Chattanooga Times Free Press - - OPINION -

Another puz­zling piece of fall­out from the Jeff Be­zos/ Na­tional En­quirer soap opera is a glit­ter­ing Saudi con­nec­tion.

Be­zos, founder of Ama­zon, pub­lished emails from the Na­tional En­quirer last week that he says amount to black­mail, de­mand­ing not money, but a pub­lic state­ment from him say­ing he sees no po­lit­i­cal mo­tive in the En­quirer’s ex­pose of his af­fair with a for­mer TV an­chor. If he didn’t com­ply by mak­ing that state­ment, which he claims would be a false state­ment, the En­quirer would pub­lish sala­cious pic­tures from his texts. In­stead, he put the whole story and the sleazy mag­a­zine’s let­ters in an on­line blog at

But in his story is a less-ex­plored thread about the Washington Post’s cov­er­age of the Saudi killing of Post colum­nist Ja­mal Khashoggi last year and an En­quirer/Saudi con­nec­tion.

While much of the me­dia, this page in­cluded, fo­cused mainly on Be­zos’ writ­ings sug­gest­ing a Trump po­lit­i­cal mo­tive, Be­zos also noted the Khashoggi/Saudi cov­er­age and pointed to a story by The As­so­ci­ated Press last April about the “mys­tery” of a pro-Saudi tabloid land­ing in su­per­mar­kets across Amer­ica the month be­fore.

It was 97 glossy pages, fawn­ing over Saudi Ara­bia and its am­bi­tious crown prince, Mo­hammed bin Sal­man.

The mag­a­zine, ti­tled “The New King­dom,” was pro­duced by Amer­i­can Me­dia Inc., AMI for short, the par­ent com­pany of the Na­tional En­quirer.

As AP noted, the crown prince was not a house­hold name in the U.S., and “at $13.99 a copy with no ad­ver­tise­ments, the pub­li­ca­tion seems un­likely to be a money-maker.”

Fur­ther, AMI spokesman Jon Ham­mond told AP, “Ab­so­lutely not,” when asked if AMI had col­lab­o­rated with the Saudis on the mag­a­zine or been paid by them.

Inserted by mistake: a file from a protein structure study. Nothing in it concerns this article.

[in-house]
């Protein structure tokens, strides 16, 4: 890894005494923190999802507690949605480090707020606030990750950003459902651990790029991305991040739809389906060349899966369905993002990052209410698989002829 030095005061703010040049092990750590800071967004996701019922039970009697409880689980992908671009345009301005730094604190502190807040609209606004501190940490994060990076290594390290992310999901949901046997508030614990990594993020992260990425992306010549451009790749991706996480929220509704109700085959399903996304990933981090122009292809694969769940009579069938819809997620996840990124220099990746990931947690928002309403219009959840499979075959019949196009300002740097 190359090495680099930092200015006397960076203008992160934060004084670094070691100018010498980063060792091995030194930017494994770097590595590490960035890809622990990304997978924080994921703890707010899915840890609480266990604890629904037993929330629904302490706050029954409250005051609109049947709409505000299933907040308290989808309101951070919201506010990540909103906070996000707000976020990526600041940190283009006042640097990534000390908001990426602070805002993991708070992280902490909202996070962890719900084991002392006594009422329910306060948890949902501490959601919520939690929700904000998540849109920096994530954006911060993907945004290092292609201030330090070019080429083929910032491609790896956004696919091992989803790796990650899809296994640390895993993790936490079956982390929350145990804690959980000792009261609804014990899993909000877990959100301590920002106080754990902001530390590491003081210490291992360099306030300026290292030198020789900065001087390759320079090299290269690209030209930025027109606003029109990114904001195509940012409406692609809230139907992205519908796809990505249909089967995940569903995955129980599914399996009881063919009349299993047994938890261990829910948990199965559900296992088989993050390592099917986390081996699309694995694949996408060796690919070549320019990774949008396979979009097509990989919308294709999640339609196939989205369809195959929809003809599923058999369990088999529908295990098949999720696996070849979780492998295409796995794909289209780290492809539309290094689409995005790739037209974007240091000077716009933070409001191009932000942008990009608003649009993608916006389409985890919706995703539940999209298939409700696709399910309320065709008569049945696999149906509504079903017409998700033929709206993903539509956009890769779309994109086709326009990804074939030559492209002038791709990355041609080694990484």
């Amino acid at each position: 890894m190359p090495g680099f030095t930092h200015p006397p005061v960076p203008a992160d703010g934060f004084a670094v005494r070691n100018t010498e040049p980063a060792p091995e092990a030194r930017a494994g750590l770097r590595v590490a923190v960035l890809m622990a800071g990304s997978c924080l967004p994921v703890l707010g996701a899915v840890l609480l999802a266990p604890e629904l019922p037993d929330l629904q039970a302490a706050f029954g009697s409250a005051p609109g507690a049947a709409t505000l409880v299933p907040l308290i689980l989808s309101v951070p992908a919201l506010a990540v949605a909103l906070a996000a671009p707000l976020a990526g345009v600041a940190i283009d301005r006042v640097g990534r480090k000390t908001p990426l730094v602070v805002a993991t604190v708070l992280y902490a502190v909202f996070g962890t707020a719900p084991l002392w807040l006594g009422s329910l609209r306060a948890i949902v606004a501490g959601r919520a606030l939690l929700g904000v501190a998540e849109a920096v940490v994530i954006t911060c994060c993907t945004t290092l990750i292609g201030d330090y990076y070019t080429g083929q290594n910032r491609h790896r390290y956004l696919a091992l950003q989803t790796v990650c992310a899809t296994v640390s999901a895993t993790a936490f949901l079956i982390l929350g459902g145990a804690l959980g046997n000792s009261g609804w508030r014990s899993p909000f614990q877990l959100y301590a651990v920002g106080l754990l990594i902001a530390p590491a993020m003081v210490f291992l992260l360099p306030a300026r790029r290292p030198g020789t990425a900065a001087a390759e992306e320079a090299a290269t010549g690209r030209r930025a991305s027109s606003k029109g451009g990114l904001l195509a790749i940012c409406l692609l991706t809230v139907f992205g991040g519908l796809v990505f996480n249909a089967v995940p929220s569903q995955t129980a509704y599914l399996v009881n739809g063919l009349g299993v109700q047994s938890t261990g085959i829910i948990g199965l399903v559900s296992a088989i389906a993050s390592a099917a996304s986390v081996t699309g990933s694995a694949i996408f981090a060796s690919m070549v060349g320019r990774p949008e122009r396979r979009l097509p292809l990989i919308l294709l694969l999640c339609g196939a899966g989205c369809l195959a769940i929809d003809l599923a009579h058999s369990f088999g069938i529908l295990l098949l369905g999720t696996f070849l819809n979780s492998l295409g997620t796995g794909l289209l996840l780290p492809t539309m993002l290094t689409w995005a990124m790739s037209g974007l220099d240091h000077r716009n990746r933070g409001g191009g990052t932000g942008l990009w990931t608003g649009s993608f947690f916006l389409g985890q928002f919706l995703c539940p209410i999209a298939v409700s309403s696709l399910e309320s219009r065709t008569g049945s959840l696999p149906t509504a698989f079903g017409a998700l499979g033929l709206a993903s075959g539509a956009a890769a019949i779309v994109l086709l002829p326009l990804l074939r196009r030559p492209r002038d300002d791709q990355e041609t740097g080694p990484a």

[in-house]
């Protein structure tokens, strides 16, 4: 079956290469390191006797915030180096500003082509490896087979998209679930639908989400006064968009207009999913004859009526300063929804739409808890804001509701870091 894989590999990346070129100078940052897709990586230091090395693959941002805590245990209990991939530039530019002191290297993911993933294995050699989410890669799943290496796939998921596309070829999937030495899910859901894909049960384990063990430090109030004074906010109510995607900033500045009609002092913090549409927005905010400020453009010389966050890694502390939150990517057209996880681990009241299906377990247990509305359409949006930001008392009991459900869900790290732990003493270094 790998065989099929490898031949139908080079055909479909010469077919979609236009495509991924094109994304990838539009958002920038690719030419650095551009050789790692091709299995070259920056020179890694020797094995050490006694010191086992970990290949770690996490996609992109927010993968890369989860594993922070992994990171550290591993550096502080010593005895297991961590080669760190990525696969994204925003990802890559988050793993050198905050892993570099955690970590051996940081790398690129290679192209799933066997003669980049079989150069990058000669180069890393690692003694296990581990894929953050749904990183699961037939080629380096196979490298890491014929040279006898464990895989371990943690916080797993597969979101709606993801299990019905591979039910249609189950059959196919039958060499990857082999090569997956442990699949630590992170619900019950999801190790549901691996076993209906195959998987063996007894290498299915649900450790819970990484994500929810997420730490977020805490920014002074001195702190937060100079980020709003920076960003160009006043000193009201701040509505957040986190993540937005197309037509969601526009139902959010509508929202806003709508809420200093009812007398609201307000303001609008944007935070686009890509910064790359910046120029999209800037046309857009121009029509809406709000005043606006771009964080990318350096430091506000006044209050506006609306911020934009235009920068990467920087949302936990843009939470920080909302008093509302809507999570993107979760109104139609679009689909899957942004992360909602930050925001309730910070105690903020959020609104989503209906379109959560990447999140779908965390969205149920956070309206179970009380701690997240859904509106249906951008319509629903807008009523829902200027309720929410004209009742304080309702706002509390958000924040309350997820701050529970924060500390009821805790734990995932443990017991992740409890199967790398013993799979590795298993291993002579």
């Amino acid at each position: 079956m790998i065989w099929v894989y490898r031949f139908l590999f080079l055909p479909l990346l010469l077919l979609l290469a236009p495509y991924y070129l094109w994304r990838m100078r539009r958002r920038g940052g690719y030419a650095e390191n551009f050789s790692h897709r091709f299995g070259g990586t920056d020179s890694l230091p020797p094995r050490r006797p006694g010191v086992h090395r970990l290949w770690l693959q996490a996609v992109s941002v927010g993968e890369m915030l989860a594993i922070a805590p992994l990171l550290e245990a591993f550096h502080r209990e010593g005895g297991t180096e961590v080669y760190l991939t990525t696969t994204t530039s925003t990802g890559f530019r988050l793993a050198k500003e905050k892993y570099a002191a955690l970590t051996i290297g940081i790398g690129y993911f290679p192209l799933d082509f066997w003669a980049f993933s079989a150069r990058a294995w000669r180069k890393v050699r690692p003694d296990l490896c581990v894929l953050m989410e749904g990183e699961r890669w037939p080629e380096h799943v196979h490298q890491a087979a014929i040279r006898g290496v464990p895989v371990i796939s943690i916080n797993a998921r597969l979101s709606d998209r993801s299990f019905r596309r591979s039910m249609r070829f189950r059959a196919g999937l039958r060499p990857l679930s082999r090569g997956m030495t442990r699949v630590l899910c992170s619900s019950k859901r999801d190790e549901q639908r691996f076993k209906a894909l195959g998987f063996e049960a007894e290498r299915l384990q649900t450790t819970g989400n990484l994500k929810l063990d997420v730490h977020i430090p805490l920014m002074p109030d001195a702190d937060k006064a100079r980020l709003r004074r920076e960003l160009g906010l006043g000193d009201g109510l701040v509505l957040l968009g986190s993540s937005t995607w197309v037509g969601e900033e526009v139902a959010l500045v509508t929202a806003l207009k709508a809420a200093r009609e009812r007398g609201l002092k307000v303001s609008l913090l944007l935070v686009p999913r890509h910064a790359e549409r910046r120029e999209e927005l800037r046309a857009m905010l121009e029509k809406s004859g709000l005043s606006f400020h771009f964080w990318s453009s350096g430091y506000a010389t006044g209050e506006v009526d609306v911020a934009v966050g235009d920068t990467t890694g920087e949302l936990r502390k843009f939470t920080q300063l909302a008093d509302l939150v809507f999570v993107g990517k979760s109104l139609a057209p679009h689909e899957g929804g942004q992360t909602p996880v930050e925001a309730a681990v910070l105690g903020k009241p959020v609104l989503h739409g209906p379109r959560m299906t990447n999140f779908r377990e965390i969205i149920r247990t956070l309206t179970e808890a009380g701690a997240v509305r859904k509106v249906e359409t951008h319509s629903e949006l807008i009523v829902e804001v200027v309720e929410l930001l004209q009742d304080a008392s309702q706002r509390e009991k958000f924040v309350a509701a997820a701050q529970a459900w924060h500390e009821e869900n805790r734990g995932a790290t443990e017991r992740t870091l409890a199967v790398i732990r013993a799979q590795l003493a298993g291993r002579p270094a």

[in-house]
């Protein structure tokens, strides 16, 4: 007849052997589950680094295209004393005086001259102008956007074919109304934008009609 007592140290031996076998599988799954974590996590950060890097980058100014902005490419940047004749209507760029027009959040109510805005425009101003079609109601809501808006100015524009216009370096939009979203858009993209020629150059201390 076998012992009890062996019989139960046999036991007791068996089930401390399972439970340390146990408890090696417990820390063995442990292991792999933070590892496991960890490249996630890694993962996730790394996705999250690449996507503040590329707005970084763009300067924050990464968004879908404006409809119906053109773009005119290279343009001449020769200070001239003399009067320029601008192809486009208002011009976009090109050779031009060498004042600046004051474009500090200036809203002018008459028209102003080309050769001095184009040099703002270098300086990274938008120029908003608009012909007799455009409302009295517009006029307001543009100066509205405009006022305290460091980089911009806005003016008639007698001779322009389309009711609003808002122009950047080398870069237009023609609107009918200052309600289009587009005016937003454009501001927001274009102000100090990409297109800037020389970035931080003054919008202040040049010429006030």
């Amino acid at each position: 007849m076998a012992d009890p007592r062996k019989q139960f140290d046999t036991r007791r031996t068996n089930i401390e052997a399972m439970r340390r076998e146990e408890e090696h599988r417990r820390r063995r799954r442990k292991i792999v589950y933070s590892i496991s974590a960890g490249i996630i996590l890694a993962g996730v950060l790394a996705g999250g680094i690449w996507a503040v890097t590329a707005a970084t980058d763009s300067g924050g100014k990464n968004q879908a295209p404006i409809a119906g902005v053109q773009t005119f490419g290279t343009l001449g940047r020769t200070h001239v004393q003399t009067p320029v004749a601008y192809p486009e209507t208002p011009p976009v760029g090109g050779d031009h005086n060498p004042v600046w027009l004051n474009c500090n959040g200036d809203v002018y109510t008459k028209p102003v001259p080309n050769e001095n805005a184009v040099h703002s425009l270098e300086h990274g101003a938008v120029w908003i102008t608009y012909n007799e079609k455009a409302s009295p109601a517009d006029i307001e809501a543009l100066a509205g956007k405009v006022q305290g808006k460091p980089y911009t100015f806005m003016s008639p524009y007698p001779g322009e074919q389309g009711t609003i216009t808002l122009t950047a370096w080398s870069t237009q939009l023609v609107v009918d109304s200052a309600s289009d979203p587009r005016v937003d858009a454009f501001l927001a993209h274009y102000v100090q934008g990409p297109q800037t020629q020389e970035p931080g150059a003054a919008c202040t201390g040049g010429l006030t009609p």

And Saud Kabli, the Saudi Em­bassy’s com­mu­ni­ca­tions di­rec­tor, said the em­bassy had “no role in the pro­duc­tion of the mag­a­zine.”

Yet files ob­tained by AP showed that a dig­i­tal copy of the mag­a­zine was qui­etly shared with of­fi­cials at the Saudi Em­bassy in Washington al­most three weeks be­fore its pub­li­ca­tion.

“How the early copy made it to the Saudis is un­clear,” states the April AP story. “Yet the reve­la­tion adds another mys­te­ri­ous twist to a murky tale play­ing out against the back­drop of bids by both Pres­i­dent Don­ald Trump and David Pecker, the tabloid pub­lisher who sup­ports him, to build good­will with the Saudi king­dom’s lead­ers.”

The story says AMI de­nied it shared an ad­vance copy with the Saudis or con­sulted with them on the project, “but an in­di­vid­ual with knowl­edge of the sit­u­a­tion said AMI in­deed reached out to Saudi of­fi­cials in the U.S. be­fore pub­li­ca­tion to seek help with the con­tent. The Saudis never re­sponded, said the in­di­vid­ual, who wasn’t au­tho­rized to com­ment pub­licly and re­quested anonymity.”

Meta­data em­bed­ded in the PDF file also showed that the next day — Feb. 20 — Saudi of­fi­cials had started for­ward­ing it to Washington for­eign pol­icy con­tacts, giv­ing them an early look.

And a month later, The New York Times pub­lished a story claim­ing Pecker turned to Trump to help ce­ment a re­la­tion­ship with the Saudis to grow his busi­nesses. That was the month AMI pub­lished the 97-page mag­a­zine.

Trump has de­fended the Saudis and in­sisted the prince had noth­ing to do with the bru­tal mur­der of the jour­nal­ist. Just last week, a bi­par­ti­san group of law­mak­ers pushed leg­is­la­tion to im­pose sanc­tions on Saudi Ara­bia to hold them ac­count­able for Khashoggi’s death.

There is still mys­tery, but the dots may be start­ing to con­nect.


This glossy mag­a­zine about Saudi Ara­bia was pho­tographed in 2018. The mys­tery be­hind the ori­gins of the pro-Saudi mag­a­zine that showed up on U.S. news­stands grew amid rev­e­la­tions that the Saudi Em­bassy in Washington got a sneak peek.

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